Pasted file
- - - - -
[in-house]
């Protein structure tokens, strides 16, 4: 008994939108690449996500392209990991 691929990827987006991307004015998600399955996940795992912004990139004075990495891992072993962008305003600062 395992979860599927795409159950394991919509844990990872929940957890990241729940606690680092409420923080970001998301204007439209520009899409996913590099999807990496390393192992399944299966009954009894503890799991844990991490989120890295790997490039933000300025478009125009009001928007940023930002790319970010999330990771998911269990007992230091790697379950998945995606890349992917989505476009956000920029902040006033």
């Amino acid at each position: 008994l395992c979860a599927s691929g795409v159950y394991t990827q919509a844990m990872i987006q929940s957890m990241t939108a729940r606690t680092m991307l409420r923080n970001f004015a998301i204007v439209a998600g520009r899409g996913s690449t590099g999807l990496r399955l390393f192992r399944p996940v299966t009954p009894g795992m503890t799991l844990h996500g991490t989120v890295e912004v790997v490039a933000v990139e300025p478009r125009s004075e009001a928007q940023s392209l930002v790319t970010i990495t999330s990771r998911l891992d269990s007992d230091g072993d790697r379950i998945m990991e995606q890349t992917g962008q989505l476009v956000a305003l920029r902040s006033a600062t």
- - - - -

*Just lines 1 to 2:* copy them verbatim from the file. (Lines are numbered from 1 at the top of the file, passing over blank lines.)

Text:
[in-house]
């Protein structure tokens, strides 16, 4: 008994939108690449996500392209990991 691929990827987006991307004015998600399955996940795992912004990139004075990495891992072993962008305003600062 395992979860599927795409159950394991919509844990990872929940957890990241729940606690680092409420923080970001998301204007439209520009899409996913590099999807990496390393192992399944299966009954009894503890799991844990991490989120890295790997490039933000300025478009125009009001928007940023930002790319970010999330990771998911269990007992230091790697379950998945995606890349992917989505476009956000920029902040006033």